This is a “Bias Makes You Stupid” spectacular. It’s kind of sad, really. The Democrats, the NeverTrump Republicans and the disgraced news media hate Donald Trump so, so much that they have allowed confirmation bias and desperation make total fools of them all. Oh, the American who are dim, gullible, ignorant or just as warped by hate and bias won’t notice, but it’s still a tragic spectacle.
I’m not watching the hearings; sock drawer emergency, you know. I didn’t learn about 23-year-old, Cassidy Hutchinson, the aide to Trump chief of staff Mark Meadows, testifying before the single-minded, hyper-partisan “Get Trump” “commission” until I was snagged by the title of a column in Commentary by my old friend (acquaintance, really) John Podhoretz, its editor. The title was “Trump Is In Deep, Deep, Deep, Deep Trouble.” John—I love ya, man, but—is a true NeverTrumper, and he was positively giddy over what he saw as damning revelations from Cassidy under oath. “If what she has testified to, sworn under oath, is not countered or contradicted by Meadows or Trump’s White House counsel Pat Cippolone,” he wrote, “then there is a credible criminal case that Trump violated the law in ways not dealt with by the second impeachment, and from which he would not be shielded by executive privilege…she has reported directly on things that went on inside the White House and around the Oval Office on January 5 and January 6 that go beyond the merely circumstantial.”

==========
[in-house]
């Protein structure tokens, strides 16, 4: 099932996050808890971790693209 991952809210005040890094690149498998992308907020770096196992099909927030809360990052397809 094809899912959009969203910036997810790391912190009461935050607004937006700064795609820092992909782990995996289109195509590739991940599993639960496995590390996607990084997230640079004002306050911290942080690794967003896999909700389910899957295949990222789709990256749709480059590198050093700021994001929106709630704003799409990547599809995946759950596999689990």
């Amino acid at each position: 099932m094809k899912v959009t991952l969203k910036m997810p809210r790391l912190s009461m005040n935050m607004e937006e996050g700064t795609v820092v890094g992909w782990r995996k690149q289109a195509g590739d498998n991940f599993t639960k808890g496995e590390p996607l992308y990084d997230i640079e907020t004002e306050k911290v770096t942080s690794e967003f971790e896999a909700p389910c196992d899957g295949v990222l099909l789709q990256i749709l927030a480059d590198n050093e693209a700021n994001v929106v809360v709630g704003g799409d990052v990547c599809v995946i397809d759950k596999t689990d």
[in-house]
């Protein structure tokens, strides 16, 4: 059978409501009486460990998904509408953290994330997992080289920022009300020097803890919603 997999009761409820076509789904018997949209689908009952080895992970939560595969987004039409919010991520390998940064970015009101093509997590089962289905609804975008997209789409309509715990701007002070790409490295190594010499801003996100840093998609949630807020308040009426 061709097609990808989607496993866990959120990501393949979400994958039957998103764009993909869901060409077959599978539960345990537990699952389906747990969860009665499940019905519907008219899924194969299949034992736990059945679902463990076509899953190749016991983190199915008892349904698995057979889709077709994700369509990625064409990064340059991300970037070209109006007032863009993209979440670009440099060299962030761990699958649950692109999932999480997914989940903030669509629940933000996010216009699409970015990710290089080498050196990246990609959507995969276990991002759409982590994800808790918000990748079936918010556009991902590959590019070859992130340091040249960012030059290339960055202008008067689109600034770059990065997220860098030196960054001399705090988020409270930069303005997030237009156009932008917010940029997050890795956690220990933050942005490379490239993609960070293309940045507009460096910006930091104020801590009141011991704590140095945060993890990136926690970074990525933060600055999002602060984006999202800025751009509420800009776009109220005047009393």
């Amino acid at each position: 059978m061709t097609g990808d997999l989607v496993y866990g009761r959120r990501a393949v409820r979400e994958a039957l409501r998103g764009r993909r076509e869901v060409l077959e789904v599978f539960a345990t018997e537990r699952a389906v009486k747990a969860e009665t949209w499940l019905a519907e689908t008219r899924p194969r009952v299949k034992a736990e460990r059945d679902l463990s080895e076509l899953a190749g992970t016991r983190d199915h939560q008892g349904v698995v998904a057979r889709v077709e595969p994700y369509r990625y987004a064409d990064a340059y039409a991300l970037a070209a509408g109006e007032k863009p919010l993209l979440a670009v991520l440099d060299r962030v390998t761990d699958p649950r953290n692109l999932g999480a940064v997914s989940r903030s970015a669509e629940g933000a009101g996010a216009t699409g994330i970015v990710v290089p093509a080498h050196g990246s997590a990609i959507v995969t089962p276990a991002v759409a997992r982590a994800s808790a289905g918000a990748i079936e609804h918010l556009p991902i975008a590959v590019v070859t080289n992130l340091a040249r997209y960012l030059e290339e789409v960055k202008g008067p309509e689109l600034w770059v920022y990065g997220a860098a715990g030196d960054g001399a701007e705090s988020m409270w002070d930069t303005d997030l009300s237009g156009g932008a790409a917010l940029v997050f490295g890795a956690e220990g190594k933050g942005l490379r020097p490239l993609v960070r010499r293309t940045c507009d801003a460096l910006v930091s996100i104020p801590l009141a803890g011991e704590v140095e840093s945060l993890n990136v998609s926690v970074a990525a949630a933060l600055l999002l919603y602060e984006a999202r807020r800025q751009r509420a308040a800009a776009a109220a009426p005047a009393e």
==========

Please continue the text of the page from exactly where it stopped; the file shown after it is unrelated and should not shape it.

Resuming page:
I read John’ piece, and I couldn’t imagine what he thought was so explosive. Most of her testimony, as far as I can see, is hearsay. John informed his readers,”You’re going to hear people call this ‘hearsay.’ It is not hearsay. It is direct testimony of contemporaneous things said in Hutchinson’s earshot about events that were taking place while she was listening.”
John is a smart guy, but he isn’t a lawyer, and most of what Cassidy testified to is hearsay. It is hearsay whenever one person’s account of what a second person said is used to prove that what the second person said is true. It doesn’t matter if the speaker she is quoting was describing events “contemporaneous” ti when she was listening. It still doesn’t prove what she heard others say was true. For example, Podhoretz writes, “She reported Meadows saying of the chant to hang Vice President Mike Pence that Trump “doesn’t want to do anything,” and that “he thinks Mike deserves it. He doesn’t think they’re doing anything wrong.”
A. So what? and B. That doesn’t prove Trump felt or thought or even said anything of the kind, and isn’t evidence, except of what Meadows said he thought Trump thought. Maybe.